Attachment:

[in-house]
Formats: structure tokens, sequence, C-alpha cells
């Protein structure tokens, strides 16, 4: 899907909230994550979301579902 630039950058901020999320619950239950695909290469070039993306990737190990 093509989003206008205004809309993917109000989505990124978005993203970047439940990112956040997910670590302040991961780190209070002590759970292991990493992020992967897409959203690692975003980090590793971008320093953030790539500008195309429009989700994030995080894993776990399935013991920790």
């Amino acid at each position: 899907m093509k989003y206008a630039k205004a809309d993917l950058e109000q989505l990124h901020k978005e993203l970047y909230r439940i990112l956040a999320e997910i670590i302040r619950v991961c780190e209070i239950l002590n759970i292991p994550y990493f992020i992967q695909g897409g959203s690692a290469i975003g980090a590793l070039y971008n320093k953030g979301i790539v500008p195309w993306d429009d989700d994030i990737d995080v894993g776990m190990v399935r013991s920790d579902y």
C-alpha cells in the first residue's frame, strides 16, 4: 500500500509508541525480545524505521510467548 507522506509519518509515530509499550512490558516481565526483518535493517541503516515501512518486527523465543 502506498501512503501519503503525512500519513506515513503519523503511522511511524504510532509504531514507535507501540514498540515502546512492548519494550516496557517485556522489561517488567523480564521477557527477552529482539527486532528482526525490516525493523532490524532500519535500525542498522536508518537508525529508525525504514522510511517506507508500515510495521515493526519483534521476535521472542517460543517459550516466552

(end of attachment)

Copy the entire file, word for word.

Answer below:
[in-house]
Formats: structure tokens, sequence, C-alpha cells
């Protein structure tokens, strides 16, 4: 899907909230994550979301579902 630039950058901020999320619950239950695909290469070039993306990737190990 093509989003206008205004809309993917109000989505990124978005993203970047439940990112956040997910670590302040991961780190209070002590759970292991990493992020992967897409959203690692975003980090590793971008320093953030790539500008195309429009989700994030995080894993776990399935013991920790």
């Amino acid at each position: 899907m093509k989003y206008a630039k205004a809309d993917l950058e109000q989505l990124h901020k978005e993203l970047y909230r439940i990112l956040a999320e997910i670590i302040r619950v991961c780190e209070i239950l002590n759970i292991p994550y990493f992020i992967q695909g897409g959203s690692a290469i975003g980090a590793l070039y971008n320093k953030g979301i790539v500008p195309w993306d429009d989700d994030i990737d995080v894993g776990m190990v399935r013991s920790d579902y």
C-alpha cells in the first residue's frame, strides 16, 4: 500500500509508541525480545524505521510467548 507522506509519518509515530509499550512490558516481565526483518535493517541503516515501512518486527523465543 502506498501512503501519503503525512500519513506515513503519523503511522511511524504510532509504531514507535507501540514498540515502546512492548519494550516496557517485556522489561517488567523480564521477557527477552529482539527486532528482526525490516525493523532490524532500519535500525542498522536508518537508525529508525525504514522510511517506507508500515510495521515493526519483534521476535521472542517460543517459550516466552